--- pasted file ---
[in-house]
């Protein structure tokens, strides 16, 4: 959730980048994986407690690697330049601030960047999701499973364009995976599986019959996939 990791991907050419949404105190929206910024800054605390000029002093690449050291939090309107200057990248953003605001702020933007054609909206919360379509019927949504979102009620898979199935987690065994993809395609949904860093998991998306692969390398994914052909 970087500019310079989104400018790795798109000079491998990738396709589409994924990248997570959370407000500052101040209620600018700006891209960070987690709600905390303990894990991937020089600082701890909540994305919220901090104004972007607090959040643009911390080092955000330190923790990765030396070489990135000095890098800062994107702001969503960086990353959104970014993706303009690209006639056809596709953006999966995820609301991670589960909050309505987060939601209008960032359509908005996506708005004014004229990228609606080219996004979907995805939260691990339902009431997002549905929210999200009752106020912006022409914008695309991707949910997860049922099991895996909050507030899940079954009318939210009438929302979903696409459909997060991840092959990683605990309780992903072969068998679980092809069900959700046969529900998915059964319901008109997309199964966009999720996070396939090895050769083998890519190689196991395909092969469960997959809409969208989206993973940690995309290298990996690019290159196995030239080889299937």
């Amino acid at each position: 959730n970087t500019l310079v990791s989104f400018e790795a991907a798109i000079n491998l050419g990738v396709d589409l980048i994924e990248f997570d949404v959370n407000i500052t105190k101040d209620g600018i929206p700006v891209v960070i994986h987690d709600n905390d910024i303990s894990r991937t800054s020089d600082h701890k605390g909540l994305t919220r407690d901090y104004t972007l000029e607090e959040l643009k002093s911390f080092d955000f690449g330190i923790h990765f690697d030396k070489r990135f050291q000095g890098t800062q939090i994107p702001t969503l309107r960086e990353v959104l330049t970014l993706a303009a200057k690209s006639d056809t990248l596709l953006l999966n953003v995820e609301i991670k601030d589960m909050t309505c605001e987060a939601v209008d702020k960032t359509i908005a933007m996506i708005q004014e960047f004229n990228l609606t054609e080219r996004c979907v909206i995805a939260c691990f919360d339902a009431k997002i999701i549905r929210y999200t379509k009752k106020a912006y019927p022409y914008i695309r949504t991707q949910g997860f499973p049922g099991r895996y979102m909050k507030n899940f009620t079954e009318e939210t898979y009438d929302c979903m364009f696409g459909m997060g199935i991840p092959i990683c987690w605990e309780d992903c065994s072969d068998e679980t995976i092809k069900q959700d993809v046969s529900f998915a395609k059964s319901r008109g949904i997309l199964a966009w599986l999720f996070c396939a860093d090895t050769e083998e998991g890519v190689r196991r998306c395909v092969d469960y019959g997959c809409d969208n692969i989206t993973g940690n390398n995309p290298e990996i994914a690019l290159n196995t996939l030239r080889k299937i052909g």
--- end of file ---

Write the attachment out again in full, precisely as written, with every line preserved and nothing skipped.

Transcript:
[in-house]
């Protein structure tokens, strides 16, 4: 959730980048994986407690690697330049601030960047999701499973364009995976599986019959996939 990791991907050419949404105190929206910024800054605390000029002093690449050291939090309107200057990248953003605001702020933007054609909206919360379509019927949504979102009620898979199935987690065994993809395609949904860093998991998306692969390398994914052909 970087500019310079989104400018790795798109000079491998990738396709589409994924990248997570959370407000500052101040209620600018700006891209960070987690709600905390303990894990991937020089600082701890909540994305919220901090104004972007607090959040643009911390080092955000330190923790990765030396070489990135000095890098800062994107702001969503960086990353959104970014993706303009690209006639056809596709953006999966995820609301991670589960909050309505987060939601209008960032359509908005996506708005004014004229990228609606080219996004979907995805939260691990339902009431997002549905929210999200009752106020912006022409914008695309991707949910997860049922099991895996909050507030899940079954009318939210009438929302979903696409459909997060991840092959990683605990309780992903072969068998679980092809069900959700046969529900998915059964319901008109997309199964966009999720996070396939090895050769083998890519190689196991395909092969469960997959809409969208989206993973940690995309290298990996690019290159196995030239080889299937």
């Amino acid at each position: 959730n970087t500019l310079v990791s989104f400018e790795a991907a798109i000079n491998l050419g990738v396709d589409l980048i994924e990248f997570d949404v959370n407000i500052t105190k101040d209620g600018i929206p700006v891209v960070i994986h987690d709600n905390d910024i303990s894990r991937t800054s020089d600082h701890k605390g909540l994305t919220r407690d901090y104004t972007l000029e607090e959040l643009k002093s911390f080092d955000f690449g330190i923790h990765f690697d030396k070489r990135f050291q000095g890098t800062q939090i994107p702001t969503l309107r960086e990353v959104l330049t970014l993706a303009a200057k690209s006639d056809t990248l596709l953006l999966n953003v995820e609301i991670k601030d589960m909050t309505c605001e987060a939601v209008d702020k960032t359509i908005a933007m996506i708005q004014e960047f004229n990228l609606t054609e080219r996004c979907v909206i995805a939260c691990f919360d339902a009431k997002i999701i549905r929210y999200t379509k009752k106020a912006y019927p022409y914008i695309r949504t991707q949910g997860f499973p049922g099991r895996y979102m909050k507030n899940f009620t079954e009318e939210t898979y009438d929302c979903m364009f696409g459909m997060g199935i991840p092959i990683c987690w605990e309780d992903c065994s072969d068998e679980t995976i092809k069900q959700d993809v046969s529900f998915a395609k059964s319901r008109g949904i997309l199964a966009w599986l999720f996070c396939a860093d090895t050769e083998e998991g890519v190689r196991r998306c395909v092969d469960y019959g997959c809409d969208n692969i989206t993973g940690n390398n995309p290298e990996i994914a690019l290159n196995t996939l030239r080889k299937i052909g």